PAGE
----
By Becky Medlin

My oldest son just turned 16. Time goes by so fast; it seems like he will be packing for college tomorrow. His younger brothers are 14 and 6, so I have plenty to keep me busy when he leaves. My brain constantly spins to juggle their activities, wants, needs, and attitudes. One fact that keeps me from losing my mind is that scientific research has found that boys’ brains don’t develop fully until they are in their mid-20s! If you are the parent of a tween boy, here are a few truths to keep in mind while raising teenage boys so that you don’t lose your mind, too:

1. You will need to remind him to take care of personal hygiene on a daily basis.

Beginning around the end of 4th grade, you will begin to notice that your son reeks. Do everyone a favor and buy deodorant for him. If he plays sports after school, give him deodorant to keep in his gym bag and remind him that he should reapply before practice or games.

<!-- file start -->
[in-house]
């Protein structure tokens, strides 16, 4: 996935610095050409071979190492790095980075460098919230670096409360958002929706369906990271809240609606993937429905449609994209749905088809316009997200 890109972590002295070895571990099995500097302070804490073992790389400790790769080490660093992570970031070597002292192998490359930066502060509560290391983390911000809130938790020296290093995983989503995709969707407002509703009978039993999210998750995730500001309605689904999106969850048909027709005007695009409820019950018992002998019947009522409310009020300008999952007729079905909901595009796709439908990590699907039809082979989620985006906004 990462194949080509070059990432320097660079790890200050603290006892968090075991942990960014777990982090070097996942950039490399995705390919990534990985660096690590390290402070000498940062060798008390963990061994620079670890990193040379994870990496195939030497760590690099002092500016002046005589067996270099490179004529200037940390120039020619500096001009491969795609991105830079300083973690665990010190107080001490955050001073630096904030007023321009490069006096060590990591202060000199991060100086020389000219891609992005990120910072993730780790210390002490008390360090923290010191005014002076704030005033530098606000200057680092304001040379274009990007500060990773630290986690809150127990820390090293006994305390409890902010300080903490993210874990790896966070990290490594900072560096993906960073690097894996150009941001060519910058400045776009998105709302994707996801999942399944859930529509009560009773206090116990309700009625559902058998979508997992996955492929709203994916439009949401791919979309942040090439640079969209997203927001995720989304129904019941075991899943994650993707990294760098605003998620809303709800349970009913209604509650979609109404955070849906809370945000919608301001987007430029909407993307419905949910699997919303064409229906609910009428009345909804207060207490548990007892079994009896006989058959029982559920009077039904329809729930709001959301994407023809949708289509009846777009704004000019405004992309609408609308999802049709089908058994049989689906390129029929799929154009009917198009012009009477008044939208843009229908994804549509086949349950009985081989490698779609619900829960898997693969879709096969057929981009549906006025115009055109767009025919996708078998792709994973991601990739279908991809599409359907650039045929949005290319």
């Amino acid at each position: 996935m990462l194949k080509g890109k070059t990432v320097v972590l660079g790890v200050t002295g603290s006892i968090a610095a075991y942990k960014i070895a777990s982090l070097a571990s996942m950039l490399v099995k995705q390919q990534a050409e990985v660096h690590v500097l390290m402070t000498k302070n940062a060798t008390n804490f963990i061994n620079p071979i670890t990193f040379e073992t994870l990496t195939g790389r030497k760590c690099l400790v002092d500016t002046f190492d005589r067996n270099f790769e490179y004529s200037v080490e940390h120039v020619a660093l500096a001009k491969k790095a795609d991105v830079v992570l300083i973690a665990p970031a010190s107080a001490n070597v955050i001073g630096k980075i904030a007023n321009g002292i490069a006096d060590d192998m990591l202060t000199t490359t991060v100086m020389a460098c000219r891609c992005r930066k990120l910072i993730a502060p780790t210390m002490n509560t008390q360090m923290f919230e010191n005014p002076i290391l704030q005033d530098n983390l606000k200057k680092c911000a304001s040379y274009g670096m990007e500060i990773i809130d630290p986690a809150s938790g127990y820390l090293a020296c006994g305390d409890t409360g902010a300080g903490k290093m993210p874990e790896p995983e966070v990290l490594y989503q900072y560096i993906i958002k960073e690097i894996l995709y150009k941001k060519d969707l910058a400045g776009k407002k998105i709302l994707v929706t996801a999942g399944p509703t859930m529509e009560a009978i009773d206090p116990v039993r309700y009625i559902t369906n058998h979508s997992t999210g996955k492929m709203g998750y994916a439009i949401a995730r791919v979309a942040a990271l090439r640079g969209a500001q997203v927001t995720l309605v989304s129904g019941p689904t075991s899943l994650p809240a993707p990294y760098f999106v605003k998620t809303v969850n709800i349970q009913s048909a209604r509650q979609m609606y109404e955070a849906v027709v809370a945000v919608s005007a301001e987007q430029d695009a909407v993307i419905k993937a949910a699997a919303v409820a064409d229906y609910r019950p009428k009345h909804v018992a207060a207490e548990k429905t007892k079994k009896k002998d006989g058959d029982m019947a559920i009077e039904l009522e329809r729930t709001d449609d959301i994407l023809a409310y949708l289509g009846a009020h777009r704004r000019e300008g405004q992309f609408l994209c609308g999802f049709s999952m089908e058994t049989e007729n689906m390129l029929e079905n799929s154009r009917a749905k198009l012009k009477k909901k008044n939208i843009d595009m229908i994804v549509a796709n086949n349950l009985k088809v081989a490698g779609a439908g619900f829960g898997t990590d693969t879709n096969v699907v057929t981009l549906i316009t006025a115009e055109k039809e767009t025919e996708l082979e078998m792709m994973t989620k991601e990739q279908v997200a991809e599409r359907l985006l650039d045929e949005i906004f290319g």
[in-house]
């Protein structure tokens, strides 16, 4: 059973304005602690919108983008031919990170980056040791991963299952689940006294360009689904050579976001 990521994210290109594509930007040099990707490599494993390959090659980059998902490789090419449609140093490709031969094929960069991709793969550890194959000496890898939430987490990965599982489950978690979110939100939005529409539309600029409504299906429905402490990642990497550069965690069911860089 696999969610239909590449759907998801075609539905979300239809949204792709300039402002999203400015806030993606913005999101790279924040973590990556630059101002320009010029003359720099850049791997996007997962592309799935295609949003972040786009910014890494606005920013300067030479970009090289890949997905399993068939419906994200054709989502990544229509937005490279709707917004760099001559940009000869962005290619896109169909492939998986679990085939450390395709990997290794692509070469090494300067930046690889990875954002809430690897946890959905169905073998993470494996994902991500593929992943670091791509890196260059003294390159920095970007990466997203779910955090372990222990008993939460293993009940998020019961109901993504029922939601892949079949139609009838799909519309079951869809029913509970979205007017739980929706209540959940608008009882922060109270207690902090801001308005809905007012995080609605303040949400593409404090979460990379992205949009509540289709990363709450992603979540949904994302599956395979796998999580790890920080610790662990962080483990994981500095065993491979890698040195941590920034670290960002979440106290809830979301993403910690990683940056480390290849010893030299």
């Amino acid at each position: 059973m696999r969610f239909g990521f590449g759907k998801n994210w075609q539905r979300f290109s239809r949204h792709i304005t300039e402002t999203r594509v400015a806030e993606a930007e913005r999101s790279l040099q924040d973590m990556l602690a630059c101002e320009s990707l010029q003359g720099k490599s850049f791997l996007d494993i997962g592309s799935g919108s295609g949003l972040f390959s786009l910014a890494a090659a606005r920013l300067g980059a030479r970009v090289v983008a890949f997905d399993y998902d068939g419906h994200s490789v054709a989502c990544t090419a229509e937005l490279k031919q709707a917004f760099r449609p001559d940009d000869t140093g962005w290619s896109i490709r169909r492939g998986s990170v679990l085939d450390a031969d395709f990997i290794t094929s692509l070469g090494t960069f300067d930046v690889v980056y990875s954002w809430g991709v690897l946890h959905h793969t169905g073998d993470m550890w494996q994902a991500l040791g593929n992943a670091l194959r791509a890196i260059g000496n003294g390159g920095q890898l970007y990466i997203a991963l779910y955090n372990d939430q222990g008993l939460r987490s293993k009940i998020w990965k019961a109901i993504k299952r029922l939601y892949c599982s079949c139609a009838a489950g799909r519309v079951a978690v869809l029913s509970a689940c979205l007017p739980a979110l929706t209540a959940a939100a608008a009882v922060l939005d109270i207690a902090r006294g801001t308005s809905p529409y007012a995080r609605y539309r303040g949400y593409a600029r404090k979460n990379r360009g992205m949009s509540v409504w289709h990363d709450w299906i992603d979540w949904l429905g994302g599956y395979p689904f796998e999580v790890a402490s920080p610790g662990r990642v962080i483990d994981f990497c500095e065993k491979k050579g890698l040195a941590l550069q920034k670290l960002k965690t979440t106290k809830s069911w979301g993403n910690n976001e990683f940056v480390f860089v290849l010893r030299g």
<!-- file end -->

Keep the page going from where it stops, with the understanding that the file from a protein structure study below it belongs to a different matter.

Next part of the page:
You’d better believe the smells don’t end there. One of my boys will go for days without a shower if I let him, and will skip brushing teeth in a heartbeat. Do a breath check and scan the teeth before he leaves your house. Insist on showers. Eventually (when his friends start to stink), he will understand that this is not just for his benefit, but also for the benefit of everyone around him.

2. They eat non-stop, but never want the food you serve.

ABL342015Teenage boys love to eat, so make sure you have your pantry and fridge stocked or you might see your teenager turn “hangry” (hungry+anger=hangry) from lack of food. My boys play sports, so they burn off what they eat quickly, and it’s a challenge to keep them eating the “right” foods. I realize that food battles are fought in most households, so I’m not alone on the kitchen battlefield, especially since I have one with allergies.